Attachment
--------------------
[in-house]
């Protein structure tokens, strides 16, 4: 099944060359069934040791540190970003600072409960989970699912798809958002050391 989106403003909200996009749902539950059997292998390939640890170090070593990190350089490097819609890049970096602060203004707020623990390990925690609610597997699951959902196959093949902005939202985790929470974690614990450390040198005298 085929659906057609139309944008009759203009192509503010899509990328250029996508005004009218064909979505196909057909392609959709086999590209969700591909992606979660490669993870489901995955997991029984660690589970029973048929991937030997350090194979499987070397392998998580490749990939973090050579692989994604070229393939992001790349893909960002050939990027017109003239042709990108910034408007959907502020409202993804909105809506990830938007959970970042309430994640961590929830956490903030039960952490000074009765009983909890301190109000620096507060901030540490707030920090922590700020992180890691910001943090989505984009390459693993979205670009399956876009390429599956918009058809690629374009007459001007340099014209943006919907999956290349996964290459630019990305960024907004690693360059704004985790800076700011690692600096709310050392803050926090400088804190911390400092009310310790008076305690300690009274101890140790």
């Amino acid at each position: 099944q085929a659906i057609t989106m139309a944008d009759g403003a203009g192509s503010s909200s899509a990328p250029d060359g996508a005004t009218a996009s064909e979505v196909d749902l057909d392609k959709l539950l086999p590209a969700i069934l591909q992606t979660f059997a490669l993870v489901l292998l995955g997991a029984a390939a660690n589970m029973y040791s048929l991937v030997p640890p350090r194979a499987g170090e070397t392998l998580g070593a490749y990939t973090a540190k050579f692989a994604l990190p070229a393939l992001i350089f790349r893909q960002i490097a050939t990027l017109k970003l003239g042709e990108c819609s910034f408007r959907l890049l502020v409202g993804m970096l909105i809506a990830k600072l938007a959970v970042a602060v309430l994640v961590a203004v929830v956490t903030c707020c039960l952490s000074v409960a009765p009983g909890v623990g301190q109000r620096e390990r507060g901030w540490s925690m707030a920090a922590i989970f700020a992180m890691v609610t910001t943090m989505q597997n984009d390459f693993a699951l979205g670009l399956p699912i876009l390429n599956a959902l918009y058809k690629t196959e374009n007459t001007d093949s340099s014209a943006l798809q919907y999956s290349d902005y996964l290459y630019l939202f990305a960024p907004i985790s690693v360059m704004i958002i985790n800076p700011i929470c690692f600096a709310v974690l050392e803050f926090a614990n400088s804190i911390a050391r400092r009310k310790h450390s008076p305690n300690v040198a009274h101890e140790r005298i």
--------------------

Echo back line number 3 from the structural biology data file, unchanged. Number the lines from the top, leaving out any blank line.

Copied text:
């Amino acid at each position: 099944q085929a659906i057609t989106m139309a944008d009759g403003a203009g192509s503010s909200s899509a990328p250029d060359g996508a005004t009218a996009s064909e979505v196909d749902l057909d392609k959709l539950l086999p590209a969700i069934l591909q992606t979660f059997a490669l993870v489901l292998l995955g997991a029984a390939a660690n589970m029973y040791s048929l991937v030997p640890p350090r194979a499987g170090e070397t392998l998580g070593a490749y990939t973090a540190k050579f692989a994604l990190p070229a393939l992001i350089f790349r893909q960002i490097a050939t990027l017109k970003l003239g042709e990108c819609s910034f408007r959907l890049l502020v409202g993804m970096l909105i809506a990830k600072l938007a959970v970042a602060v309430l994640v961590a203004v929830v956490t903030c707020c039960l952490s000074v409960a009765p009983g909890v623990g301190q109000r620096e390990r507060g901030w540490s925690m707030a920090a922590i989970f700020a992180m890691v609610t910001t943090m989505q597997n984009d390459f693993a699951l979205g670009l399956p699912i876009l390429n599956a959902l918009y058809k690629t196959e374009n007459t001007d093949s340099s014209a943006l798809q919907y999956s290349d902005y996964l290459y630019l939202f990305a960024p907004i985790s690693v360059m704004i958002i985790n800076p700011i929470c690692f600096a709310v974690l050392e803050f926090a614990n400088s804190i911390a050391r400092r009310k310790h450390s008076p305690n300690v040198a009274h101890e140790r005298i």